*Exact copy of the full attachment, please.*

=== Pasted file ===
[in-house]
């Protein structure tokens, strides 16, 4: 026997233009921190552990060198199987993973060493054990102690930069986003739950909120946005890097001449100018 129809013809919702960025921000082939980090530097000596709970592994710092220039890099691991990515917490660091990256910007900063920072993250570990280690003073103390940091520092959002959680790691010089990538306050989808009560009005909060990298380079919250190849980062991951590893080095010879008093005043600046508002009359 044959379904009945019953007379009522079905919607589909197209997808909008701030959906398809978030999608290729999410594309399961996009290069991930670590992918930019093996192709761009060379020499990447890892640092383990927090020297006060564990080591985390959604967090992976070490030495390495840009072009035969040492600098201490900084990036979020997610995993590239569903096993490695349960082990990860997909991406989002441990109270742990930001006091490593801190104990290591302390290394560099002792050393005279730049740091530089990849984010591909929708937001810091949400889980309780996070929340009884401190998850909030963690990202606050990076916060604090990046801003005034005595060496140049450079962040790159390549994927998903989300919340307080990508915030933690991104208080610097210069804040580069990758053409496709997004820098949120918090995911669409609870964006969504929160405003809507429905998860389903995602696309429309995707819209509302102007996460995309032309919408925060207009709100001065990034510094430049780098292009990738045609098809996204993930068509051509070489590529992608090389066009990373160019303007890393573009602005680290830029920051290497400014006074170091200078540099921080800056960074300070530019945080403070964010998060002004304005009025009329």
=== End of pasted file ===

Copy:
[in-house]
């Protein structure tokens, strides 16, 4: 026997233009921190552990060198199987993973060493054990102690930069986003739950909120946005890097001449100018 129809013809919702960025921000082939980090530097000596709970592994710092220039890099691991990515917490660091990256910007900063920072993250570990280690003073103390940091520092959002959680790691010089990538306050989808009560009005909060990298380079919250190849980062991951590893080095010879008093005043600046508002009359 044959379904009945019953007379009522079905919607589909197209997808909008701030959906398809978030999608290729999410594309399961996009290069991930670590992918930019093996192709761009060379020499990447890892640092383990927090020297006060564990080591985390959604967090992976070490030495390495840009072009035969040492600098201490900084990036979020997610995993590239569903096993490695349960082990990860997909991406989002441990109270742990930001006091490593801190104990290591302390290394560099002792050393005279730049740091530089990849984010591909929708937001810091949400889980309780996070929340009884401190998850909030963690990202606050990076916060604090990046801003005034005595060496140049450079962040790159390549994927998903989300919340307080990508915030933690991104208080610097210069804040580069990758053409496709997004820098949120918090995911669409609870964006969504929160405003809507429905998860389903995602696309429309995707819209509302102007996460995309032309919408925060207009709100001065990034510094430049780098292009990738045609098809996204993930068509051509070489590529992608090389066009990373160019303007890393573009602005680290830029920051290497400014006074170091200078540099921080800056960074300070530019945080403070964010998060002004304005009025009329």